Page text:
http://www.manning.com/Simpson/index.html I was at the Manning site and noticed the book above which was written in 1996 is still available for sale! I though it might be amusing to read the chapter on "the future of Java" to see how wrong the author was!
Well - Manning sent me the book - but I am not laughing . To tell you the truth it is STILL a really well written book for managers and such folks that do not WANT to take a deep dive into java but still need to understand what it is all about. Anyway - enough of a review - I will post one in the BunkHouse. In the meantime this is what Chapter 10 - "The Future of Java" had to say. Remember that it was published in 1996: -Big stress on internet uses -Big stress on micro processors and hardware devices and internet appliances -Big stress on distributed object computing. Watch out for Cloned Java Environments. PERC from NewMonics is given as an example of embedded systems running applications in java -Look for CORBA to become a big thing (no mention of J2EE of course) -Sun will need to defend itself against MicroSoft and AT&T -Lots on Microsofts ActiveX and how it will NOT win the battle against java -Bell Labs Inferno OS with Limbo as a language may be a factor "The Crystal Ball"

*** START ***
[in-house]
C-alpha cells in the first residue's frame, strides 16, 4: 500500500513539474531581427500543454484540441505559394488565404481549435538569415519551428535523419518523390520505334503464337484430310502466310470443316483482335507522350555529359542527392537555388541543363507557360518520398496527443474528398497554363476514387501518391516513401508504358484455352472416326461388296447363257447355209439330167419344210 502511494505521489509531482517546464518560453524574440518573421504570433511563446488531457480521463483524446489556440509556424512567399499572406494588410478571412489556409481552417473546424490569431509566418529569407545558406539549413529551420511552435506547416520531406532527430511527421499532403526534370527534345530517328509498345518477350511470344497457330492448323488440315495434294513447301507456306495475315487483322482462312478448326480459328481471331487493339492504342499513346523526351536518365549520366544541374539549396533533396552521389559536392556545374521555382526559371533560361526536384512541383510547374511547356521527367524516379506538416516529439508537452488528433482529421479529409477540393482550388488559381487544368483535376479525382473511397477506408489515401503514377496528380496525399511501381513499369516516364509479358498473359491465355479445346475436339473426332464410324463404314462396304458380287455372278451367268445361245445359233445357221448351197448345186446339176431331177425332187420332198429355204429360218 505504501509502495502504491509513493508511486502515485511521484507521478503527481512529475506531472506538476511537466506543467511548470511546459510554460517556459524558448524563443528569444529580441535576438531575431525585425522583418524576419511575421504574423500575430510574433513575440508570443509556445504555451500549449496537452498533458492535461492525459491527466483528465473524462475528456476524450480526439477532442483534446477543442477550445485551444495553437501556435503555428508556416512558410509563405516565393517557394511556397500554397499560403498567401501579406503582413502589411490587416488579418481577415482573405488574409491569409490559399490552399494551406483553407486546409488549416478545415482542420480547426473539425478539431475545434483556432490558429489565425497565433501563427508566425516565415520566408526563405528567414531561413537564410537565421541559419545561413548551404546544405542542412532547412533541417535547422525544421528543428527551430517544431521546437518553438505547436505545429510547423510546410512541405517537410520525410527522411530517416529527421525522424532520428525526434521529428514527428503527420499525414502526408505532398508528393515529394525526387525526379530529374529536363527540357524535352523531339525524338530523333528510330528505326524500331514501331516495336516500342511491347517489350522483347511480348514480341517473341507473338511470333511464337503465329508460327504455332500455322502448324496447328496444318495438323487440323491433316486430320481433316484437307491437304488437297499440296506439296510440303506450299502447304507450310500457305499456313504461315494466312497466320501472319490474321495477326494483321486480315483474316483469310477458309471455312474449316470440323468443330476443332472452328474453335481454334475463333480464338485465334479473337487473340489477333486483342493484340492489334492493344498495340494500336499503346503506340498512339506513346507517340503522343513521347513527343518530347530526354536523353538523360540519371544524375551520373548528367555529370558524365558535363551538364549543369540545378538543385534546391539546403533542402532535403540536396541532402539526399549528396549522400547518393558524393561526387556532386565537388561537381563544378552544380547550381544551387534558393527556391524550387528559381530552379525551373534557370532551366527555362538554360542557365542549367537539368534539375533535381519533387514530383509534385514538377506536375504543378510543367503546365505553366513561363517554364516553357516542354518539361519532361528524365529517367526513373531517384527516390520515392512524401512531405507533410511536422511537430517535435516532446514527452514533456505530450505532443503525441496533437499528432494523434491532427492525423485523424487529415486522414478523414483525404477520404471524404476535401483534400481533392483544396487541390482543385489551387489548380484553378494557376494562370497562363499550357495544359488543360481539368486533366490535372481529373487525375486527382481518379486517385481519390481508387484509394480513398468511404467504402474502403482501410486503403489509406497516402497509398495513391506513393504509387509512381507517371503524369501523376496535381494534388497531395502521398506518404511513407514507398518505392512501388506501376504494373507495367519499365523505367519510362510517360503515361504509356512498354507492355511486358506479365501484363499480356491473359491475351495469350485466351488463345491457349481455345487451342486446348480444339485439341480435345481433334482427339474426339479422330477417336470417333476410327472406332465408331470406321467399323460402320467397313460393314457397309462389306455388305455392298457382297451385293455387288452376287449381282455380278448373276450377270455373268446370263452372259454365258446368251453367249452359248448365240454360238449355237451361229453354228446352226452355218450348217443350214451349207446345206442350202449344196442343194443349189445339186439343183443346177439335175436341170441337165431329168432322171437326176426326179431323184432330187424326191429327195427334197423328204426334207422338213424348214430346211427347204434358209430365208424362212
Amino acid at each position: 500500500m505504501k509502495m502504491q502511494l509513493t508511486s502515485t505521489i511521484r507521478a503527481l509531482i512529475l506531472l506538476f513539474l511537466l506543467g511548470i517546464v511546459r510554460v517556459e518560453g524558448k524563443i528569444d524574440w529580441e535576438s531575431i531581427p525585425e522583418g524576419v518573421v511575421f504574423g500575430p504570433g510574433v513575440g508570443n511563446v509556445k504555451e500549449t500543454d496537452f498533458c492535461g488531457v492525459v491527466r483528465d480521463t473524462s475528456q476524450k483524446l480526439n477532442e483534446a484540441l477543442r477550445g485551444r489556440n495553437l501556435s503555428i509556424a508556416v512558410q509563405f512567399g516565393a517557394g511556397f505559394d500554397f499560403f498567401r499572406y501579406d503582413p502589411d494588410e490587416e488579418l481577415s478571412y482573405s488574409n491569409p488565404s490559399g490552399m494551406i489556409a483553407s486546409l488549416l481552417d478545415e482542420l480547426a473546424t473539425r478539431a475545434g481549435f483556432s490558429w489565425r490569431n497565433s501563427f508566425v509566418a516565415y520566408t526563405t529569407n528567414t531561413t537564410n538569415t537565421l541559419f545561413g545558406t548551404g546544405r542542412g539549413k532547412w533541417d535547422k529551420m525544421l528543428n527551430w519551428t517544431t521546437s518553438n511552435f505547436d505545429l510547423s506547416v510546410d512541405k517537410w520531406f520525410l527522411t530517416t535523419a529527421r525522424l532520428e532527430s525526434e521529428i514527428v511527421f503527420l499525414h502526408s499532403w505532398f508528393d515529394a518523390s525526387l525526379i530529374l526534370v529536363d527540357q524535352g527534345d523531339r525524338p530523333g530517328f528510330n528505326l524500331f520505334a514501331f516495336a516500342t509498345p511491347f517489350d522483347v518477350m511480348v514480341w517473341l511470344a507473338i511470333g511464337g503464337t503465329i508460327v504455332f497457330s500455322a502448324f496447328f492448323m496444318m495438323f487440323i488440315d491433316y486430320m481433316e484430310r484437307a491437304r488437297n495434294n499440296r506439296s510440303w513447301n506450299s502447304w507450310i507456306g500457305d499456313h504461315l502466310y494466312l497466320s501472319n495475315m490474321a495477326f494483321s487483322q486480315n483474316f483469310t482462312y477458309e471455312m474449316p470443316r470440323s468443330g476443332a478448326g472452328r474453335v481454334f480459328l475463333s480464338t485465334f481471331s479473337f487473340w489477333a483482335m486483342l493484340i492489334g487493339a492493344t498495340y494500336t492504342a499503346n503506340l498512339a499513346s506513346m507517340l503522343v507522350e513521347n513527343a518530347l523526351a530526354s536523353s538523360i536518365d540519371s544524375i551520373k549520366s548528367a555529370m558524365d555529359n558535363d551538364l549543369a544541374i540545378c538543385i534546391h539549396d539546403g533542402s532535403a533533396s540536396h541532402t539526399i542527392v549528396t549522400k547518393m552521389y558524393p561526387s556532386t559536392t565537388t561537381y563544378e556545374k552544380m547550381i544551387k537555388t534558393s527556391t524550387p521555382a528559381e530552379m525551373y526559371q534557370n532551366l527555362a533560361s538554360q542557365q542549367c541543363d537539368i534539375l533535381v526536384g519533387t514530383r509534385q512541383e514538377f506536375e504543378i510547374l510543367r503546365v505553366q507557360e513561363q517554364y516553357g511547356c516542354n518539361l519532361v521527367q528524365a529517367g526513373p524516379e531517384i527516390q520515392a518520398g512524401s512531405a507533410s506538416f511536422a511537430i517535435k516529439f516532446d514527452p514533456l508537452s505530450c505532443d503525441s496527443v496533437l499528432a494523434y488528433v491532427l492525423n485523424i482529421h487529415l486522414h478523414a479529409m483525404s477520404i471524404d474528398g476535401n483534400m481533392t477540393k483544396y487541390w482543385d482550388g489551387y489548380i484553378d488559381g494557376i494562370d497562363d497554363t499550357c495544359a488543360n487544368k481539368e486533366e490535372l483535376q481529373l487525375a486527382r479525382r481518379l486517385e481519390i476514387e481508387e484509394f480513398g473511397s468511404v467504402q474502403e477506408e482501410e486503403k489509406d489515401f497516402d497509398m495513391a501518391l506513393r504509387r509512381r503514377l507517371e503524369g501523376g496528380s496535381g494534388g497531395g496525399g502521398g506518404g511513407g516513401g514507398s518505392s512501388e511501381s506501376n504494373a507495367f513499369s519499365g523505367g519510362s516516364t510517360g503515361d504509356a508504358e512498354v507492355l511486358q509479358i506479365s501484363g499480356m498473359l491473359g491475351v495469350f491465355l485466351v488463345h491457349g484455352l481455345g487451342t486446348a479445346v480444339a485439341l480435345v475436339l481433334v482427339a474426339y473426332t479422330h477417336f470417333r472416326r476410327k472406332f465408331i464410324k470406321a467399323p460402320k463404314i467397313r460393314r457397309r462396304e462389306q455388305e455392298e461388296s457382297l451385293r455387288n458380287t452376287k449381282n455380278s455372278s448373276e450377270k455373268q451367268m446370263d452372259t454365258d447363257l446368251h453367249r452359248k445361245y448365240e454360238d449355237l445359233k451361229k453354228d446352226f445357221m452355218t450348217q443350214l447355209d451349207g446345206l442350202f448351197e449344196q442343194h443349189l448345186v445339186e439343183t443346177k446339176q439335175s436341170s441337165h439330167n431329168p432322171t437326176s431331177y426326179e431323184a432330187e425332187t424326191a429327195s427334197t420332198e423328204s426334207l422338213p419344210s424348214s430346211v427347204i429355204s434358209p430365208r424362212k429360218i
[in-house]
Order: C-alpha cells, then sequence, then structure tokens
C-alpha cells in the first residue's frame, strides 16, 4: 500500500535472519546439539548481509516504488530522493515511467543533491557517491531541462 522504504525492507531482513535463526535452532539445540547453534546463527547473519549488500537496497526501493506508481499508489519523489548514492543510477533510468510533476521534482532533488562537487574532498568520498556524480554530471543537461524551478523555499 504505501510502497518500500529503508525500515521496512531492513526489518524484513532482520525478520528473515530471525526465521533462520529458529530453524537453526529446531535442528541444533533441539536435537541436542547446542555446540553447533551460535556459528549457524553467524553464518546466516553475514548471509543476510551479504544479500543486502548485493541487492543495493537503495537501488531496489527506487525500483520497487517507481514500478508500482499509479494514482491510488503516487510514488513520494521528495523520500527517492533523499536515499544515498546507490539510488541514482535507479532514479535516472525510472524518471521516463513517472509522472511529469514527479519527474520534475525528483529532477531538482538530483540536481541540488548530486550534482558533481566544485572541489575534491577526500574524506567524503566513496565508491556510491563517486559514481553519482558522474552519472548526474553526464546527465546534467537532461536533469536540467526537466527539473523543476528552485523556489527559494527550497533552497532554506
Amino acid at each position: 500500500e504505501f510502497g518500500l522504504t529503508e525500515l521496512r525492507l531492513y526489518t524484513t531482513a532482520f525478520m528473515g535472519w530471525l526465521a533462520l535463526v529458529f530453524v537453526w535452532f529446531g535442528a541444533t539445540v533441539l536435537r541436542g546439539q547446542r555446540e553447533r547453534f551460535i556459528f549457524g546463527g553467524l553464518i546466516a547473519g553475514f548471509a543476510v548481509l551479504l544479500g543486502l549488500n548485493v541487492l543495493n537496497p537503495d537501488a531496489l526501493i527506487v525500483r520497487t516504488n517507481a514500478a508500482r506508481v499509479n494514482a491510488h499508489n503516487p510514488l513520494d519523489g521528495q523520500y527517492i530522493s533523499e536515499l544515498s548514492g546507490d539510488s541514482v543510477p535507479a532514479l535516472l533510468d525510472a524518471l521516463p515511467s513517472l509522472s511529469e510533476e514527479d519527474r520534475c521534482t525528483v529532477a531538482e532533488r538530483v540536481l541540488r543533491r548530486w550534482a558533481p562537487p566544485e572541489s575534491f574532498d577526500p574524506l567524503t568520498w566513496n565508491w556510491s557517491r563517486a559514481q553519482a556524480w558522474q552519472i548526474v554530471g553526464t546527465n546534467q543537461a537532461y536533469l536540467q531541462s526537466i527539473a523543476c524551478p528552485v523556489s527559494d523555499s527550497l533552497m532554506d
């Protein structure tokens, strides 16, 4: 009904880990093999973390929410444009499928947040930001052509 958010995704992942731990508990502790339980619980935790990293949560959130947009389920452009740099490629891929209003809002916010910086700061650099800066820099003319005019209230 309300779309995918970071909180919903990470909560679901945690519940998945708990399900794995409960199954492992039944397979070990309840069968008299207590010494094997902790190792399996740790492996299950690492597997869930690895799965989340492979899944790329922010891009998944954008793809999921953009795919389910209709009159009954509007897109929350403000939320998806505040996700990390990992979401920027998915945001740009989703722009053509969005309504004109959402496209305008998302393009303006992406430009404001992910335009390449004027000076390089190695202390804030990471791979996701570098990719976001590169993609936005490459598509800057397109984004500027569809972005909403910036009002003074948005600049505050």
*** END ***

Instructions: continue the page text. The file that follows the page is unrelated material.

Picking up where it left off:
Only MicroSoft would seem to have the clout to produce a successful proprietory equivalent to Java - and even its present dominance is not sufficient to guarantee success when its nemisis runs perfectly well on its own flagship products, and on all its competitors as well. Innovation and competition in third-party software are more likely to support Java than to oppose it. Developers have ample scope to produce better, faster, more efficient implementations of the Java Virtual Machine an dJIT compilers, integrated development environments and toolsets, applets and applications, class libraries - why take on the unenviable challenge of bucking a widely accepted standard? It is astonishing that a programming environment so recently out of its infancy should be so well poised to take and hold so dominant a role in the computing industry.
I think that these guys get an A+ for crystal ball gazing .
"JavaRanch, where the deer and the Certified play" - David O'Meara